The honey bees naturally work together to produce honey.  This teamwork often creates a festoon or a bridge made from bees within the open spaces in the hive.  Bees use their own bodies to create a living bridge for other bees to use to cross into a frame.  The six legs of the honey bee have pads and hooks so they can "hook" onto another bee's hooks.  They build their own scaffolding for a several reasons.  They use this festoon when swarmming and hang onto a tree limb or another object.  Bees also festoon to hang out of the hive entrance in warm weather.  A large number of bees create ventilation of the brood nest by festooning outside of the hive.  

 

Free Bees--Capturing a Swarm

We all like to save money, but when our bees swarm that is throwing money away.  Catching a swarm is saving the equivalent of a 3 lbs. box of bees.  You just have to have all your supplies ready to go.  You can purchase a swarm trap, purchase or build a nuc box; use pheromones/swarm lure or have some lemon grass oil to bait the hives.  By contacting your local fire department or agriculture agency to let them know that you are available to do swarm removals, you are also providing a valuable service and replenishing your apiary.  Also posting on Craig’s List and charging a fee is not unreasonable.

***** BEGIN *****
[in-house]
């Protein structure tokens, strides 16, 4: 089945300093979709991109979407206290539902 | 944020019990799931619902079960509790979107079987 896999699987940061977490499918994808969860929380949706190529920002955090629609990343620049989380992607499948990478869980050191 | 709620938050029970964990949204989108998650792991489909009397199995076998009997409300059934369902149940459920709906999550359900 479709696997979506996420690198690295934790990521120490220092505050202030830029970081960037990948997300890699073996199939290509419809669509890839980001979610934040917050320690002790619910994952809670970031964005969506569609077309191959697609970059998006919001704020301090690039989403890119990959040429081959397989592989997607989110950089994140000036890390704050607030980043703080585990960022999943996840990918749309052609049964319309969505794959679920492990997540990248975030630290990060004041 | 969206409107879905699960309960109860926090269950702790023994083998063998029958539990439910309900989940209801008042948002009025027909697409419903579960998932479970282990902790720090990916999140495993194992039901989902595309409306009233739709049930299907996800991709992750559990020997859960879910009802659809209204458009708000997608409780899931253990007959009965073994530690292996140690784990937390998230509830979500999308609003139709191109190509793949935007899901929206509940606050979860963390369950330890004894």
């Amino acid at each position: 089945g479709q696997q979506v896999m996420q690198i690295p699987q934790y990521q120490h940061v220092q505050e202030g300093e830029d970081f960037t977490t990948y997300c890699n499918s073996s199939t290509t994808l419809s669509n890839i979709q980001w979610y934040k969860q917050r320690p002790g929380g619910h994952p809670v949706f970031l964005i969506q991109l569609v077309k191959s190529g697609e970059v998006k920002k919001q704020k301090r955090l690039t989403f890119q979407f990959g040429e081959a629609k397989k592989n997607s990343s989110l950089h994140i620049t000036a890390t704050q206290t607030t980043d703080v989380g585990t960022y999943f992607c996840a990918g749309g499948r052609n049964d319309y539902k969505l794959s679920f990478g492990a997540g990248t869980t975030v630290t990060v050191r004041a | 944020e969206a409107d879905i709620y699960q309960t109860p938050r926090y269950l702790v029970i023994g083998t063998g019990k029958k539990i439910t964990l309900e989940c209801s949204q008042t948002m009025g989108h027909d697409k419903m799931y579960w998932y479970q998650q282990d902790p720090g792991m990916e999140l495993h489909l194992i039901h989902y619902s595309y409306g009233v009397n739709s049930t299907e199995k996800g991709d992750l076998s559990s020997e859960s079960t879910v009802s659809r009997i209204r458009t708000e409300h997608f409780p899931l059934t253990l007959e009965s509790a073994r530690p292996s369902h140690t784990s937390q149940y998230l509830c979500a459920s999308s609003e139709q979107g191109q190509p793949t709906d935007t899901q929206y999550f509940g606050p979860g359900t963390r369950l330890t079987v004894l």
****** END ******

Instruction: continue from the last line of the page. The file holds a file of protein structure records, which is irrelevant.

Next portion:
Have your supplies ready to go on a moment’s notice.  Include a bee suit, veil, gloves, brush, smoker, blanket, something to put the swarm into, spray bottle of sugar water/syrup, and something to secure the swarm container.  To do the job quickly, some people also use a bee vac.